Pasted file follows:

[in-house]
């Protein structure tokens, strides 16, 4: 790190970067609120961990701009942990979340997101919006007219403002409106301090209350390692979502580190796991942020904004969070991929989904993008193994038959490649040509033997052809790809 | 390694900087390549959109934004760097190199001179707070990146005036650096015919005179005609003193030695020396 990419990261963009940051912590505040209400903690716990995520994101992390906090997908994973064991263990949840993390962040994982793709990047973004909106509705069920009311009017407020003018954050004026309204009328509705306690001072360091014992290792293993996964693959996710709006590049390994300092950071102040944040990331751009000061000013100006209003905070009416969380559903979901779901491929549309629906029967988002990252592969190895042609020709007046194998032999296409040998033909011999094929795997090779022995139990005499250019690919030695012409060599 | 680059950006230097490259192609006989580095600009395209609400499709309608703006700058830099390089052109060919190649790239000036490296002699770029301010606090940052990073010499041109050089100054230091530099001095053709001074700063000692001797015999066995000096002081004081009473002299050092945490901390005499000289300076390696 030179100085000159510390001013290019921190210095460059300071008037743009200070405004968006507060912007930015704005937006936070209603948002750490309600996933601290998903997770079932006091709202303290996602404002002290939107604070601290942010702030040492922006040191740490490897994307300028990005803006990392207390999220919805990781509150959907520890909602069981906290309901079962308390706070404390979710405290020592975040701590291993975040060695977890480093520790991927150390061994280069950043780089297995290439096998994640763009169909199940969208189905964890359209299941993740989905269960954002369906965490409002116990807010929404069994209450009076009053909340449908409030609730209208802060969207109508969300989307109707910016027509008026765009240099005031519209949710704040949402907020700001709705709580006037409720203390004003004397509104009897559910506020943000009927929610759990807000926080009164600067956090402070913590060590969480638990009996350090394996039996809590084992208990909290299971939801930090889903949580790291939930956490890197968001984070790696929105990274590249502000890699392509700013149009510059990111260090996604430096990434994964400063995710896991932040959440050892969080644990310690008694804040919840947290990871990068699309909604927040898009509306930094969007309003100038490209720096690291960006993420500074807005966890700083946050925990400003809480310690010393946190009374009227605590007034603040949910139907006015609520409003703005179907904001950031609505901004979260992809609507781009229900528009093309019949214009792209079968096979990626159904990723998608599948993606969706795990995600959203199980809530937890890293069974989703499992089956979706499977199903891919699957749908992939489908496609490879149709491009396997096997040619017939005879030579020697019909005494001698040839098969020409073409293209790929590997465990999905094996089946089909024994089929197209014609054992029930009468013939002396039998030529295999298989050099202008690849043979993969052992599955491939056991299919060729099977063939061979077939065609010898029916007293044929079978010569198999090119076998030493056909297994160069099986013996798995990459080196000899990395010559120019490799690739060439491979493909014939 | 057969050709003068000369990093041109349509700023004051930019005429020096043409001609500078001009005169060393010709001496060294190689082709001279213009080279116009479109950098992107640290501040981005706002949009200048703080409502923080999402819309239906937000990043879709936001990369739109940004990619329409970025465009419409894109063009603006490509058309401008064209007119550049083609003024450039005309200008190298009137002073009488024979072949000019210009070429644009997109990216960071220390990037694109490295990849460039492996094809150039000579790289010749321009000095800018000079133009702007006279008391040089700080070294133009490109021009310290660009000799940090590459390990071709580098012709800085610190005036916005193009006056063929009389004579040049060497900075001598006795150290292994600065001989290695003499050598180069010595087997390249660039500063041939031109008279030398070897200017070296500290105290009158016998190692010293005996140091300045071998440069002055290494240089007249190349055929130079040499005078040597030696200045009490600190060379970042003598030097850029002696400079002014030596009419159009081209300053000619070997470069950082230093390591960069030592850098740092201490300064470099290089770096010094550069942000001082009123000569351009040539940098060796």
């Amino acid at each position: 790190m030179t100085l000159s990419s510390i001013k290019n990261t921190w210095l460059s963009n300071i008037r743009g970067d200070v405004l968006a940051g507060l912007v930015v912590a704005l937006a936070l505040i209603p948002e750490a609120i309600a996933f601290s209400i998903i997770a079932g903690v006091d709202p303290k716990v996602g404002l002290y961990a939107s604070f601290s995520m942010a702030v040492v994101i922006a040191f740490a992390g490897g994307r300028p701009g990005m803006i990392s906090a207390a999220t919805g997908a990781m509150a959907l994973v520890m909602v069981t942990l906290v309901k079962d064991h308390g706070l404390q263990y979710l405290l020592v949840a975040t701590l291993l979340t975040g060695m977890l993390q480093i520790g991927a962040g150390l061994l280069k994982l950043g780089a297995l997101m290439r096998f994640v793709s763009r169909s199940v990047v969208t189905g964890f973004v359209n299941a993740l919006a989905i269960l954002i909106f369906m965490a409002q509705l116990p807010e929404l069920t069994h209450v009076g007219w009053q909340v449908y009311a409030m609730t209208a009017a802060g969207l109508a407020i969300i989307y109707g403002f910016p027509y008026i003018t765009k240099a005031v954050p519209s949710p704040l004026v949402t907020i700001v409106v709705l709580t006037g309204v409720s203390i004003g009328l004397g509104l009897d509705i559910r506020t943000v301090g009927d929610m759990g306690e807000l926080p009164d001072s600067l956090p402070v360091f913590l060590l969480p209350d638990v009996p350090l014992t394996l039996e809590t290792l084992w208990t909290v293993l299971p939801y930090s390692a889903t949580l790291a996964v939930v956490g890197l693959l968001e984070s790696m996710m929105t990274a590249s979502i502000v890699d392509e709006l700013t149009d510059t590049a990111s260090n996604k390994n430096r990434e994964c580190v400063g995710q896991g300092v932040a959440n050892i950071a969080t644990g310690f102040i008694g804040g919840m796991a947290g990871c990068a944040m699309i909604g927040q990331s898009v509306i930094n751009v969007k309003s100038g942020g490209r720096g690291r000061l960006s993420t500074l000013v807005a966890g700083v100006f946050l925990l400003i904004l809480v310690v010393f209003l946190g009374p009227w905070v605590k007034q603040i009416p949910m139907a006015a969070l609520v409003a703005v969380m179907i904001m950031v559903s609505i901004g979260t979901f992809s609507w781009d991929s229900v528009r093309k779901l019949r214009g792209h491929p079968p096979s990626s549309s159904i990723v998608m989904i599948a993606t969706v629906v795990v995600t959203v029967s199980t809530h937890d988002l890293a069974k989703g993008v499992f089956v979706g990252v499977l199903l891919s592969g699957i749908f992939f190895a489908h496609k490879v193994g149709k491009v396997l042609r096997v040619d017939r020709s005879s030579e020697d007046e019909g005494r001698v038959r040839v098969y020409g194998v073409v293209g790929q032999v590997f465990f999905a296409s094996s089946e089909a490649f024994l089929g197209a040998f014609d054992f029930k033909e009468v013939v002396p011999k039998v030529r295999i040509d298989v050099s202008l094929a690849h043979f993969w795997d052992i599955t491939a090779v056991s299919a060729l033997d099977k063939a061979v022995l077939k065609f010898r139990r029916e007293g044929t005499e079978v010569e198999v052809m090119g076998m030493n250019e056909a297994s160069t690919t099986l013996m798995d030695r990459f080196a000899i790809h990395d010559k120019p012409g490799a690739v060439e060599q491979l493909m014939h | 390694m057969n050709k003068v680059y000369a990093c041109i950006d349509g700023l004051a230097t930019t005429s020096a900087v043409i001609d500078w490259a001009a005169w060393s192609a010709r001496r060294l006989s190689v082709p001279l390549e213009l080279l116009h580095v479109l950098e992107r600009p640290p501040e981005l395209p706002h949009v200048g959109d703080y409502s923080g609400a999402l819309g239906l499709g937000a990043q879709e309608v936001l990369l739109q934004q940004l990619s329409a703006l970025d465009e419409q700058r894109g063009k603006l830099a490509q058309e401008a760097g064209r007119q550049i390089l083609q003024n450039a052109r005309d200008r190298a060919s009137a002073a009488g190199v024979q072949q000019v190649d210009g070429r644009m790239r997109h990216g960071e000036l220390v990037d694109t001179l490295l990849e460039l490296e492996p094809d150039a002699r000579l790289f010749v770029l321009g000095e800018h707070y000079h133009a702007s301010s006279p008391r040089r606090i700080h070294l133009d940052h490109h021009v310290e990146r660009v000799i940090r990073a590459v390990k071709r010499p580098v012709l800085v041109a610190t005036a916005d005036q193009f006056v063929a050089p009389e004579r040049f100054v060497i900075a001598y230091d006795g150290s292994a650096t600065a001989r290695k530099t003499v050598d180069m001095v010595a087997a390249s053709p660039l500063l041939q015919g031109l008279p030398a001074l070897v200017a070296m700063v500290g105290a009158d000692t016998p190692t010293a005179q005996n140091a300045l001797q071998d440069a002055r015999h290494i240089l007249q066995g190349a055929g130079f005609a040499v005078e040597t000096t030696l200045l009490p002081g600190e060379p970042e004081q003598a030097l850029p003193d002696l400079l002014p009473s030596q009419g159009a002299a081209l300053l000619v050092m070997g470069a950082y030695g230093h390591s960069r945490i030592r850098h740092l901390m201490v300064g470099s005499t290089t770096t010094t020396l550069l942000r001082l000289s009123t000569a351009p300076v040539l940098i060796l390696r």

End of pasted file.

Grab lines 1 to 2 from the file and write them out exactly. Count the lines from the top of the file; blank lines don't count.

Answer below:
[in-house]
């Protein structure tokens, strides 16, 4: 790190970067609120961990701009942990979340997101919006007219403002409106301090209350390692979502580190796991942020904004969070991929989904993008193994038959490649040509033997052809790809 | 390694900087390549959109934004760097190199001179707070990146005036650096015919005179005609003193030695020396 990419990261963009940051912590505040209400903690716990995520994101992390906090997908994973064991263990949840993390962040994982793709990047973004909106509705069920009311009017407020003018954050004026309204009328509705306690001072360091014992290792293993996964693959996710709006590049390994300092950071102040944040990331751009000061000013100006209003905070009416969380559903979901779901491929549309629906029967988002990252592969190895042609020709007046194998032999296409040998033909011999094929795997090779022995139990005499250019690919030695012409060599 | 680059950006230097490259192609006989580095600009395209609400499709309608703006700058830099390089052109060919190649790239000036490296002699770029301010606090940052990073010499041109050089100054230091530099001095053709001074700063000692001797015999066995000096002081004081009473002299050092945490901390005499000289300076390696 030179100085000159510390001013290019921190210095460059300071008037743009200070405004968006507060912007930015704005937006936070209603948002750490309600996933601290998903997770079932006091709202303290996602404002002290939107604070601290942010702030040492922006040191740490490897994307300028990005803006990392207390999220919805990781509150959907520890909602069981906290309901079962308390706070404390979710405290020592975040701590291993975040060695977890480093520790991927150390061994280069950043780089297995290439096998994640763009169909199940969208189905964890359209299941993740989905269960954002369906965490409002116990807010929404069994209450009076009053909340449908409030609730209208802060969207109508969300989307109707910016027509008026765009240099005031519209949710704040949402907020700001709705709580006037409720203390004003004397509104009897559910506020943000009927929610759990807000926080009164600067956090402070913590060590969480638990009996350090394996039996809590084992208990909290299971939801930090889903949580790291939930956490890197968001984070790696929105990274590249502000890699392509700013149009510059990111260090996604430096990434994964400063995710896991932040959440050892969080644990310690008694804040919840947290990871990068699309909604927040898009509306930094969007309003100038490209720096690291960006993420500074807005966890700083946050925990400003809480310690010393946190009374009227605590007034603040949910139907006015609520409003703005179907904001950031609505901004979260992809609507781009229900528009093309019949214009792209079968096979990626159904990723998608599948993606969706795990995600959203199980809530937890890293069974989703499992089956979706499977199903891919699957749908992939489908496609490879149709491009396997096997040619017939005879030579020697019909005494001698040839098969020409073409293209790929590997465990999905094996089946089909024994089929197209014609054992029930009468013939002396039998030529295999298989050099202008690849043979993969052992599955491939056991299919060729099977063939061979077939065609010898029916007293044929079978010569198999090119076998030493056909297994160069099986013996798995990459080196000899990395010559120019490799690739060439491979493909014939 | 057969050709003068000369990093041109349509700023004051930019005429020096043409001609500078001009005169060393010709001496060294190689082709001279213009080279116009479109950098992107640290501040981005706002949009200048703080409502923080999402819309239906937000990043879709936001990369739109940004990619329409970025465009419409894109063009603006490509058309401008064209007119550049083609003024450039005309200008190298009137002073009488024979072949000019210009070429644009997109990216960071220390990037694109490295990849460039492996094809150039000579790289010749321009000095800018000079133009702007006279008391040089700080070294133009490109021009310290660009000799940090590459390990071709580098012709800085610190005036916005193009006056063929009389004579040049060497900075001598006795150290292994600065001989290695003499050598180069010595087997390249660039500063041939031109008279030398070897200017070296500290105290009158016998190692010293005996140091300045071998440069002055290494240089007249190349055929130079040499005078040597030696200045009490600190060379970042003598030097850029002696400079002014030596009419159009081209300053000619070997470069950082230093390591960069030592850098740092201490300064470099290089770096010094550069942000001082009123000569351009040539940098060796």